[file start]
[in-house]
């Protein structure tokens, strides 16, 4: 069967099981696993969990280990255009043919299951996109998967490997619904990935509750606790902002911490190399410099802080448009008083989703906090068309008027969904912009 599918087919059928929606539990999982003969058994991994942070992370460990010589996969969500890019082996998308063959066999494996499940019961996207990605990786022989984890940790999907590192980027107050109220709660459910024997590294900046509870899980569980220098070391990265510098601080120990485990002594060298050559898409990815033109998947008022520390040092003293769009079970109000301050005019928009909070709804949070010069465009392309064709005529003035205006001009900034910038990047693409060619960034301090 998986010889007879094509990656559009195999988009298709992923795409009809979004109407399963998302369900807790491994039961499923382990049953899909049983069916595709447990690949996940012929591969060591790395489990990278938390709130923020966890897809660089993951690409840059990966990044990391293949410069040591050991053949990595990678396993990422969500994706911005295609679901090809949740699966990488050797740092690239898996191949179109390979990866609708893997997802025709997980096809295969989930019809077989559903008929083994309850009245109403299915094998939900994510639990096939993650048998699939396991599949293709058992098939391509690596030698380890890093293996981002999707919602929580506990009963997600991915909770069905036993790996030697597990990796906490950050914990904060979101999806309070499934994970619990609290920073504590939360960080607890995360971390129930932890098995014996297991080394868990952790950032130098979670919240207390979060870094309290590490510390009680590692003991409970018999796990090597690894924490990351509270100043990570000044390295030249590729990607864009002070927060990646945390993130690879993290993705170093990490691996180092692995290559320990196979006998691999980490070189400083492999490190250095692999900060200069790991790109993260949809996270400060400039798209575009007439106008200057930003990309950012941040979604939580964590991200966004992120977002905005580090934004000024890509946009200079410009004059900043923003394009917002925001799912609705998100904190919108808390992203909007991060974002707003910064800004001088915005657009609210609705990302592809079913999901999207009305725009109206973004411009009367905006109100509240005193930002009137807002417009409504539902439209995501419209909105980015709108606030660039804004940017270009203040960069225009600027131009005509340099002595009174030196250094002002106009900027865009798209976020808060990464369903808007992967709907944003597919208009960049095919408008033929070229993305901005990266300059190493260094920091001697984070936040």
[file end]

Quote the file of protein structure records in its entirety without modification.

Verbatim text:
[in-house]
């Protein structure tokens, strides 16, 4: 069967099981696993969990280990255009043919299951996109998967490997619904990935509750606790902002911490190399410099802080448009008083989703906090068309008027969904912009 599918087919059928929606539990999982003969058994991994942070992370460990010589996969969500890019082996998308063959066999494996499940019961996207990605990786022989984890940790999907590192980027107050109220709660459910024997590294900046509870899980569980220098070391990265510098601080120990485990002594060298050559898409990815033109998947008022520390040092003293769009079970109000301050005019928009909070709804949070010069465009392309064709005529003035205006001009900034910038990047693409060619960034301090 998986010889007879094509990656559009195999988009298709992923795409009809979004109407399963998302369900807790491994039961499923382990049953899909049983069916595709447990690949996940012929591969060591790395489990990278938390709130923020966890897809660089993951690409840059990966990044990391293949410069040591050991053949990595990678396993990422969500994706911005295609679901090809949740699966990488050797740092690239898996191949179109390979990866609708893997997802025709997980096809295969989930019809077989559903008929083994309850009245109403299915094998939900994510639990096939993650048998699939396991599949293709058992098939391509690596030698380890890093293996981002999707919602929580506990009963997600991915909770069905036993790996030697597990990796906490950050914990904060979101999806309070499934994970619990609290920073504590939360960080607890995360971390129930932890098995014996297991080394868990952790950032130098979670919240207390979060870094309290590490510390009680590692003991409970018999796990090597690894924490990351509270100043990570000044390295030249590729990607864009002070927060990646945390993130690879993290993705170093990490691996180092692995290559320990196979006998691999980490070189400083492999490190250095692999900060200069790991790109993260949809996270400060400039798209575009007439106008200057930003990309950012941040979604939580964590991200966004992120977002905005580090934004000024890509946009200079410009004059900043923003394009917002925001799912609705998100904190919108808390992203909007991060974002707003910064800004001088915005657009609210609705990302592809079913999901999207009305725009109206973004411009009367905006109100509240005193930002009137807002417009409504539902439209995501419209909105980015709108606030660039804004940017270009203040960069225009600027131009005509340099002595009174030196250094002002106009900027865009798209976020808060990464369903808007992967709907944003597919208009960049095919408008033929070229993305901005990266300059190493260094920091001697984070936040």